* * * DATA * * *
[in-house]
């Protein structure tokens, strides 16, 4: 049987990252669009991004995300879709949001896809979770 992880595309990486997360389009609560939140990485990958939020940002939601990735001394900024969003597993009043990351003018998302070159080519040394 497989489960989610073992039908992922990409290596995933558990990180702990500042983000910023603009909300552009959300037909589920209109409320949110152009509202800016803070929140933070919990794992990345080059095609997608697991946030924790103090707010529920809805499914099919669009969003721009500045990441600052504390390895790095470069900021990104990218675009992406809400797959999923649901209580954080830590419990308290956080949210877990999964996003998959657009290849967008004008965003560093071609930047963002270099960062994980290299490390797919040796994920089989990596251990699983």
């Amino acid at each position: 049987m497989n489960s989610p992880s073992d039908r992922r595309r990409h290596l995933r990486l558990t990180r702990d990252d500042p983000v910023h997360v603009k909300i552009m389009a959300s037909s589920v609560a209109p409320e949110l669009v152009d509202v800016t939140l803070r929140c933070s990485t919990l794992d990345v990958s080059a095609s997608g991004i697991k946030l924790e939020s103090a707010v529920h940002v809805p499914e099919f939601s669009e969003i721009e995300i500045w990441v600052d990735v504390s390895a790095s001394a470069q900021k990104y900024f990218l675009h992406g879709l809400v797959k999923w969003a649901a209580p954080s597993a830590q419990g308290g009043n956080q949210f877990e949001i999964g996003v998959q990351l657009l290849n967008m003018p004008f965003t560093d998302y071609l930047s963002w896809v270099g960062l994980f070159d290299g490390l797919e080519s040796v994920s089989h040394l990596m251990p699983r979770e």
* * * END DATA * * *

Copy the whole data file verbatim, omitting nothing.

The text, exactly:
[in-house]
């Protein structure tokens, strides 16, 4: 049987990252669009991004995300879709949001896809979770 992880595309990486997360389009609560939140990485990958939020940002939601990735001394900024969003597993009043990351003018998302070159080519040394 497989489960989610073992039908992922990409290596995933558990990180702990500042983000910023603009909300552009959300037909589920209109409320949110152009509202800016803070929140933070919990794992990345080059095609997608697991946030924790103090707010529920809805499914099919669009969003721009500045990441600052504390390895790095470069900021990104990218675009992406809400797959999923649901209580954080830590419990308290956080949210877990999964996003998959657009290849967008004008965003560093071609930047963002270099960062994980290299490390797919040796994920089989990596251990699983």
């Amino acid at each position: 049987m497989n489960s989610p992880s073992d039908r992922r595309r990409h290596l995933r990486l558990t990180r702990d990252d500042p983000v910023h997360v603009k909300i552009m389009a959300s037909s589920v609560a209109p409320e949110l669009v152009d509202v800016t939140l803070r929140c933070s990485t919990l794992d990345v990958s080059a095609s997608g991004i697991k946030l924790e939020s103090a707010v529920h940002v809805p499914e099919f939601s669009e969003i721009e995300i500045w990441v600052d990735v504390s390895a790095s001394a470069q900021k990104y900024f990218l675009h992406g879709l809400v797959k999923w969003a649901a209580p954080s597993a830590q419990g308290g009043n956080q949210f877990e949001i999964g996003v998959q990351l657009l290849n967008m003018p004008f965003t560093d998302y071609l930047s963002w896809v270099g960062l994980f070159d290299g490390l797919e080519s040796v994920s089989h040394l990596m251990p699983r979770e």